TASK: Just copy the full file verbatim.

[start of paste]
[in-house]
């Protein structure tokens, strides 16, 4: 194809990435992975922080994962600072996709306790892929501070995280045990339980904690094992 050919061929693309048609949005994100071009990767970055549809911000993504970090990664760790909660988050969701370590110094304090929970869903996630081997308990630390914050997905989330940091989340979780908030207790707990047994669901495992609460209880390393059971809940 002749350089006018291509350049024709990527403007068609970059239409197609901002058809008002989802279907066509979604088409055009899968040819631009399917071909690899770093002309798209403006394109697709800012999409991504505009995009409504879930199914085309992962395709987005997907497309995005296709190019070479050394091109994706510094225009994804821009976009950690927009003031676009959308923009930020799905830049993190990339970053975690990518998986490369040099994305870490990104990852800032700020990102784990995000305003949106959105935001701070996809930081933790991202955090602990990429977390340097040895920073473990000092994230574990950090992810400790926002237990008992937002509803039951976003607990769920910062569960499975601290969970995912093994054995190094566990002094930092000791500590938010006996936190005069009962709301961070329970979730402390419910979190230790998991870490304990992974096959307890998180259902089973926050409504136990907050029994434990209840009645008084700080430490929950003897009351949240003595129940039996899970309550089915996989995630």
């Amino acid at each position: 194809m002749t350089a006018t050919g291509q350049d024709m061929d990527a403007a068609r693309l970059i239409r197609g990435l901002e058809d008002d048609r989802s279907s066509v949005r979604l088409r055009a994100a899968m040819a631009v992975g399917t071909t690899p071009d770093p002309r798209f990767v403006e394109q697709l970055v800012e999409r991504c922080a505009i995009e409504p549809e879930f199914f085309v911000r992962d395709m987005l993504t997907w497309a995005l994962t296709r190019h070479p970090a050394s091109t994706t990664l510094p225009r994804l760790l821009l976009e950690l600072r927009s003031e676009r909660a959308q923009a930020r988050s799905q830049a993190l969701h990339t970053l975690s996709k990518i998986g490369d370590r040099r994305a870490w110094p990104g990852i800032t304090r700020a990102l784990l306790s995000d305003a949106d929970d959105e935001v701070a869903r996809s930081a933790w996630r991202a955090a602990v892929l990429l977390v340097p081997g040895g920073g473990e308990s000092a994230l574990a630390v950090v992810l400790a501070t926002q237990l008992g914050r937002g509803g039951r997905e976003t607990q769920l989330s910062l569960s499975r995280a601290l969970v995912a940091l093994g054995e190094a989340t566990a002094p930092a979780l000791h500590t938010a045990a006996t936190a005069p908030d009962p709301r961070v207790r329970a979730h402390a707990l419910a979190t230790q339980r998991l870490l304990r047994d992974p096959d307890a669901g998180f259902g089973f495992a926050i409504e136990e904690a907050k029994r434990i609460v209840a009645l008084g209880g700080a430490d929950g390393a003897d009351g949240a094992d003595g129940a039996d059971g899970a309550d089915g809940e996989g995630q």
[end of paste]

[in-house]
């Protein structure tokens, strides 16, 4: 194809990435992975922080994962600072996709306790892929501070995280045990339980904690094992 050919061929693309048609949005994100071009990767970055549809911000993504970090990664760790909660988050969701370590110094304090929970869903996630081997308990630390914050997905989330940091989340979780908030207790707990047994669901495992609460209880390393059971809940 002749350089006018291509350049024709990527403007068609970059239409197609901002058809008002989802279907066509979604088409055009899968040819631009399917071909690899770093002309798209403006394109697709800012999409991504505009995009409504879930199914085309992962395709987005997907497309995005296709190019070479050394091109994706510094225009994804821009976009950690927009003031676009959308923009930020799905830049993190990339970053975690990518998986490369040099994305870490990104990852800032700020990102784990995000305003949106959105935001701070996809930081933790991202955090602990990429977390340097040895920073473990000092994230574990950090992810400790926002237990008992937002509803039951976003607990769920910062569960499975601290969970995912093994054995190094566990002094930092000791500590938010006996936190005069009962709301961070329970979730402390419910979190230790998991870490304990992974096959307890998180259902089973926050409504136990907050029994434990209840009645008084700080430490929950003897009351949240003595129940039996899970309550089915996989995630």
């Amino acid at each position: 194809m002749t350089a006018t050919g291509q350049d024709m061929d990527a403007a068609r693309l970059i239409r197609g990435l901002e058809d008002d048609r989802s279907s066509v949005r979604l088409r055009a994100a899968m040819a631009v992975g399917t071909t690899p071009d770093p002309r798209f990767v403006e394109q697709l970055v800012e999409r991504c922080a505009i995009e409504p549809e879930f199914f085309v911000r992962d395709m987005l993504t997907w497309a995005l994962t296709r190019h070479p970090a050394s091109t994706t990664l510094p225009r994804l760790l821009l976009e950690l600072r927009s003031e676009r909660a959308q923009a930020r988050s799905q830049a993190l969701h990339t970053l975690s996709k990518i998986g490369d370590r040099r994305a870490w110094p990104g990852i800032t304090r700020a990102l784990l306790s995000d305003a949106d929970d959105e935001v701070a869903r996809s930081a933790w996630r991202a955090a602990v892929l990429l977390v340097p081997g040895g920073g473990e308990s000092a994230l574990a630390v950090v992810l400790a501070t926002q237990l008992g914050r937002g509803g039951r997905e976003t607990q769920l989330s910062l569960s499975r995280a601290l969970v995912a940091l093994g054995e190094a989340t566990a002094p930092a979780l000791h500590t938010a045990a006996t936190a005069p908030d009962p709301r961070v207790r329970a979730h402390a707990l419910a979190t230790q339980r998991l870490l304990r047994d992974p096959d307890a669901g998180f259902g089973f495992a926050i409504e136990e904690a907050k029994r434990i609460v209840a009645l008084g209880g700080a430490d929950g390393a003897d009351g949240a094992d003595g129940a039996d059971g899970a309550d089915g809940e996989g995630q």